Certain kinds of errors indicate dangerously bad habits
Some books and blogs about teaching your child to read recommend that you avoid correcting your child when they make reading mistakes in order to protect their self-esteem, but this is bad advice that goes against the science of reading.
I do not believe that all reading needs to be supervised—children should learn that reading can be a fun activity that they are capable of doing independently. However, if you are supervising your child’s reading and you notice them saying the wrong words, it is important that you correct these errors.
One thing I want to be absolutely clear about is that pronunciation errors in young children are not reading mistakes. There is no need to correct a beginning reader’s pronunciation if they substitute a sound or omit one sound. For example, if your child says “dweem” instead of “dream” or “share” instead of “chair,” these are normal sound substitutions for children under seven. For another example, your child might sometimes say “fas” instead of “fast” and at other times enunciate the word fully, but such omissions are normal for children and tend to disappear as they get older.
Let’s take a look at why saying the wrong word is a problem and how you can fix it.
Why should I always correct my child’s reading mistakes?
To understand why it’s so critical to correct errors in your child’s reading, we need to understand why they are making those errors in the first place.
Say, for example, your child is reading a book and comes across the word “correct,” but instead of saying “correct,” they say the word “carrot.” These words look very similar. They share many of the same letters, and their overall shape is almost the same. Your child is familiar with the word “carrot,” and, seeing these similarities, guesses that this is the word in front of them. If your child is using this strategy, they are using the whole-word method. This is an approach to reading that was actually taught in classrooms by many educators for over a century. However, the whole-word method has been discredited because it limits readers to words already in their vocabulary, preventing them from sounding out unfamiliar words.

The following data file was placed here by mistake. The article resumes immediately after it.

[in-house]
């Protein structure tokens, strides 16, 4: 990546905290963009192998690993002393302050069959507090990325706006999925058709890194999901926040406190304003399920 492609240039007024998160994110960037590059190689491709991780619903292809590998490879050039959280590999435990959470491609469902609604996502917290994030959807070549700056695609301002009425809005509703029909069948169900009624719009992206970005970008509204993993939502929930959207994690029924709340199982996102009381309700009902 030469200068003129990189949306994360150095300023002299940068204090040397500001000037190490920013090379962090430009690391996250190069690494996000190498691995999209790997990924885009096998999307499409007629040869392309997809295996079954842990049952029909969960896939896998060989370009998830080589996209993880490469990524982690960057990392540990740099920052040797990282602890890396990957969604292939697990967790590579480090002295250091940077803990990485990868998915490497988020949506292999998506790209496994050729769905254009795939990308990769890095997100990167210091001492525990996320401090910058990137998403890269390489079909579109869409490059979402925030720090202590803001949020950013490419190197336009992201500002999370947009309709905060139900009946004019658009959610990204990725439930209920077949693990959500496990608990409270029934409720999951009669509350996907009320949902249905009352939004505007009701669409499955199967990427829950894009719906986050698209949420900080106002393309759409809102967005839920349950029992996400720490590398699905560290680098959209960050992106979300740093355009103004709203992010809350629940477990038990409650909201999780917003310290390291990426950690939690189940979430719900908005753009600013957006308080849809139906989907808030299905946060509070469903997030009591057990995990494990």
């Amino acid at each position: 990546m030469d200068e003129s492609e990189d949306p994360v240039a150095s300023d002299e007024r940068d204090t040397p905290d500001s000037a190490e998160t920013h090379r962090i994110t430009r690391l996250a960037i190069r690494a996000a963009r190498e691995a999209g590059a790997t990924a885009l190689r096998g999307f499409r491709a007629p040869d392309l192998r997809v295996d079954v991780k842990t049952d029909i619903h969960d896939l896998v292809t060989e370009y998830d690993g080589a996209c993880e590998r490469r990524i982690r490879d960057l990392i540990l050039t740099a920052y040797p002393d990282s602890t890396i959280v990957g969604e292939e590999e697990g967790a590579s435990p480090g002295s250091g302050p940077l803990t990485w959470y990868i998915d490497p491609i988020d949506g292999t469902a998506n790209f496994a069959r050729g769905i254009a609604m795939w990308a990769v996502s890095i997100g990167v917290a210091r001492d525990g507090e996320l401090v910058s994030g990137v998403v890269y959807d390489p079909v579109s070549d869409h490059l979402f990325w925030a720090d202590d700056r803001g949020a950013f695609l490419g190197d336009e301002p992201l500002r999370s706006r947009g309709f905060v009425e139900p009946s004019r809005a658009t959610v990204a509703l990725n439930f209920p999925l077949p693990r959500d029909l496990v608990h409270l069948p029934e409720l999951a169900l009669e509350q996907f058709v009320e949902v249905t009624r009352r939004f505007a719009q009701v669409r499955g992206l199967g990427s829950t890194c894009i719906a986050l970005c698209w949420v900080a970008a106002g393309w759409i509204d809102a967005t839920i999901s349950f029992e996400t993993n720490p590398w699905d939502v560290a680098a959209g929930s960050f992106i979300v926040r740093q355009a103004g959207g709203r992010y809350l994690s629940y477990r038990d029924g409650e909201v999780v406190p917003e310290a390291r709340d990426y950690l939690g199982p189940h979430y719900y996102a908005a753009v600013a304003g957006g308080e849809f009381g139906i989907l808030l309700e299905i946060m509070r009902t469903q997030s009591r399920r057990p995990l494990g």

This is why it’s so important to correct your child when they make mistakes like this: to stop them from using a strategy that will limit their ability to read in the future.
What is the best way to correct my child’s reading mistakes?
The way you go about correcting your child’s mistakes is just as important as correcting them in the first place. You should always encourage your child to come to the answer on their own. Simply jumping in and saying the correct word will not help, because it just tells them that they guessed the wrong word, and does not stop them from using the whole-word method. Instead, ask questions that lead them to the right answer.
Correct your child’s error by asking them to sound the word out again using all the letters. They might try again and fix their mistake, but if they are still having trouble, point to the problem letters. Put your finger on the o, the e, and the c, asking your child what sound each letter makes. You might need to remind them that an o and an r together make a single sound “or.” Once they have identified each letter’s sound, tell them to blend the sounds together. Now they might say “c-or-e-c-t…correct.”
If the word is particularly difficult for your child at their stage of reading, you may instead assist in sounding out the word to your child. You might do any of the following:
- Cover up one part of the word so they are faced with fewer letters to sound out. Then, cover up a different part of the word. When they have sounded out the word in parts, these parts can be blended together to form the word. Often, breaking the word into syllables is helpful: “corr-ect… correct.”
- Say the individual sounds for them, then ask your child to help you blend it together. Children like to help you when they can. Alternatively, you can promise to blend the word if they tell you the sounds or a particular sound they ought to know.
If they still have trouble, model the act of sounding out the word for them, then blending it together, instead of giving them the whole word. Often, this will make you sound like a beginning reader yourself. It can be fun to act like a beginning reader and have your child be the helper. When your child has mastered certain skills, you can even play a game with them where they correct your mistakes.
Stopping your child from guessing entire words, and guiding through the process of sounding out words themselves, is the best thing you can do to ensure they have the tools to become fluent readers in the long term.
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